In The Guardian, the journalist Vanessa Thorpe follows in the footsteps of Franz Hessel, author of the 1929 book Walking in Berlin. Quite remarkably, she contends that “the city that comes to life on Hessel’s pages could be straight out of Cabaret, based on Christopher Isherwood’s novel Goodbye to Berlin” – a book published 10 years later. If anything, Isherwood took inspiration from Hessel rather than the other way round.
In the current edition of German Studies Review, published in February, Maria Makela argues that the contemporary popularization of scientific knowledge about gonads and their hormonal secretions was an inspiration for much visual and literary culture produced in Germany in the 1920s: Continue reading
Maria Leitner was a female investigative journalist working for some of the biggest newspapers and magazines of the Weimar Republic. Her reportages mostly describe the life of women in the new German democracy, from sales assistants to show dancers. In Mädchen mit drei Namen, her work is published as a book for the first time, including a novel about a village girl moving to the big city.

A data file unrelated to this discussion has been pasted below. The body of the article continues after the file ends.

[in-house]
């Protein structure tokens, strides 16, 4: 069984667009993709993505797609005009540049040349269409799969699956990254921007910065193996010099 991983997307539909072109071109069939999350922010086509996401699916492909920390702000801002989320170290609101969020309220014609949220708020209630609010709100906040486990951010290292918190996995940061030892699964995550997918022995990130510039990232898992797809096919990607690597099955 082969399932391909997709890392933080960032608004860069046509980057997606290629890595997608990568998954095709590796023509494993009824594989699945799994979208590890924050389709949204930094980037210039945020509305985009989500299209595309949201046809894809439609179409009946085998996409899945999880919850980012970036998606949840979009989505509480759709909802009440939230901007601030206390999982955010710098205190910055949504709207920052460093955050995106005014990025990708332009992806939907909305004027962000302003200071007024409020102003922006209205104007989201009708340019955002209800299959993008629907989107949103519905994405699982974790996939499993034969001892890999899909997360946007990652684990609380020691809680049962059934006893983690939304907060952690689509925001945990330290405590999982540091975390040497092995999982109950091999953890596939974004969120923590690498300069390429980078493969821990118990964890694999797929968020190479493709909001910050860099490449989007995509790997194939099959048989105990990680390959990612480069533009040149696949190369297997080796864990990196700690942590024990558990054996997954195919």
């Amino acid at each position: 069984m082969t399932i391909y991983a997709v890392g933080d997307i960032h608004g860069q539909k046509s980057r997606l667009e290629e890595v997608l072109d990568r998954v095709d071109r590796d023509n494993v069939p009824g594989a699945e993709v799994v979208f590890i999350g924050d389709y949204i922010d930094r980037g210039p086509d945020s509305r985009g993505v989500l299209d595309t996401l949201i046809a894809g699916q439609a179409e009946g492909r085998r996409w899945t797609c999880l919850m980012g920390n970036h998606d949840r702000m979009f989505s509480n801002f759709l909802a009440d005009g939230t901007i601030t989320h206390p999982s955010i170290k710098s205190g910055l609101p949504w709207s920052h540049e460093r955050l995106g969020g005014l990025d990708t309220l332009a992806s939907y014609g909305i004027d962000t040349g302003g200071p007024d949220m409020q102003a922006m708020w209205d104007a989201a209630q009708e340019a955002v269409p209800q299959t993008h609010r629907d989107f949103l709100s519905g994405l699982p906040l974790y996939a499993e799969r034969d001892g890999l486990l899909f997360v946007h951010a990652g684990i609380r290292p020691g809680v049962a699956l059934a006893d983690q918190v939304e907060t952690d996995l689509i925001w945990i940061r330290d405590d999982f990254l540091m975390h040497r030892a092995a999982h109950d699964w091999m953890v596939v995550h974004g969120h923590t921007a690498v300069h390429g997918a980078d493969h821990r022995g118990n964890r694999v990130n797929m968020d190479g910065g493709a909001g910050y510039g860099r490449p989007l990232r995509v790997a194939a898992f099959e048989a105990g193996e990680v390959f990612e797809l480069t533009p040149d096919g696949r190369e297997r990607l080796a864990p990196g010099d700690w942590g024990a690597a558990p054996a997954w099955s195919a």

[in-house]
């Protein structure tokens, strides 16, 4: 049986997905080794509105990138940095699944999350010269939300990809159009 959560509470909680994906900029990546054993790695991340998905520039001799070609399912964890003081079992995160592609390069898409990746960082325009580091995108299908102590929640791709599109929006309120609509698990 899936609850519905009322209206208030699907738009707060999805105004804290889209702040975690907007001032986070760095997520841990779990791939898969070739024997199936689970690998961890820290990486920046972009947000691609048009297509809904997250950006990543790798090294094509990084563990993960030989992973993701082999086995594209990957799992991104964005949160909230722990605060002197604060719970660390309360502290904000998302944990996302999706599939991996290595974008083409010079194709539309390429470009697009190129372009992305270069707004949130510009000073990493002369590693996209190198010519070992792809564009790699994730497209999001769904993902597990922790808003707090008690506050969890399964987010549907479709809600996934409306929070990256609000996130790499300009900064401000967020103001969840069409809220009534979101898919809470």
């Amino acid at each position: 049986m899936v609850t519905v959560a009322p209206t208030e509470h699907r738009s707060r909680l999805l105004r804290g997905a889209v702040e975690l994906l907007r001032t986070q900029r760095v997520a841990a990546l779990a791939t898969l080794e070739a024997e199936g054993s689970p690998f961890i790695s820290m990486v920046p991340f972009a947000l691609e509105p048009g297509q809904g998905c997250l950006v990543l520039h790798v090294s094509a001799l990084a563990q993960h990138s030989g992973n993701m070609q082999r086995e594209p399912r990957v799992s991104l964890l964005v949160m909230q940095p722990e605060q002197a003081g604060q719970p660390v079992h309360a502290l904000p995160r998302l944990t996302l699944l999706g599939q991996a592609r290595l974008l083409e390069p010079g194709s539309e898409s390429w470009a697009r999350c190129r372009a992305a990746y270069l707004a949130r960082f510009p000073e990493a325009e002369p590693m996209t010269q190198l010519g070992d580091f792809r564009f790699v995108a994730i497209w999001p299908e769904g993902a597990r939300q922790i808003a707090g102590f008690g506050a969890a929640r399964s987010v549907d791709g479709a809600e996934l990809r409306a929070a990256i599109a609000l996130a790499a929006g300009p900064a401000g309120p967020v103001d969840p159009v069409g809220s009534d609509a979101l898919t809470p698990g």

The Monacensia archive in Munich has digitalized the original pages of Klaus Mann’s diaries (1931-1949). An amazing source for literary scholars and historians alike.
In the current issue of German Life and Letters, Kristen M. Hylenski analyses Valeska Gert’s four autobiographical texts, Mein Weg (1931), Die Bettlerbar von New York (1950), Ich bin eine Hexe (1968), and Katze von Kampen (1973), revealing ‘the ways in which Gert revisits and revises her life story. While each text recycles material from the previous ones, Gert continually reframes her narrative according to the changing audiences and historical contexts. Continue reading
The new book Beyond Glitter and Doom. The Contingency of the Weimar Republic, edited by Jochen Hung, Godela Weiss-Sussex and Geoff Wilkes and based on the proceedings of a conference of the same name, gathers the latest research on Weimar history and culture:
‘The Weimar Republic has received more attention in academic research and popular culture than almost any other period in German history. Nevertheless, its prevailing historical image remains surprisingly simplistic: it is often seen as an era of accelerated cultural progress on the one hand and extreme political unrest, social upheaval and economic crisis on the other, a view epitomized in the ubiquitous image of the ‘dance on the volcano’.
Posted in Conference, Cultural History, General History, German History, Intellectual History, Literature, Politics, Visual Culture, Weimar Republic
Tagged Conference, Cultural History, General History, Intellectual History, Literature, Political History, Visual Culture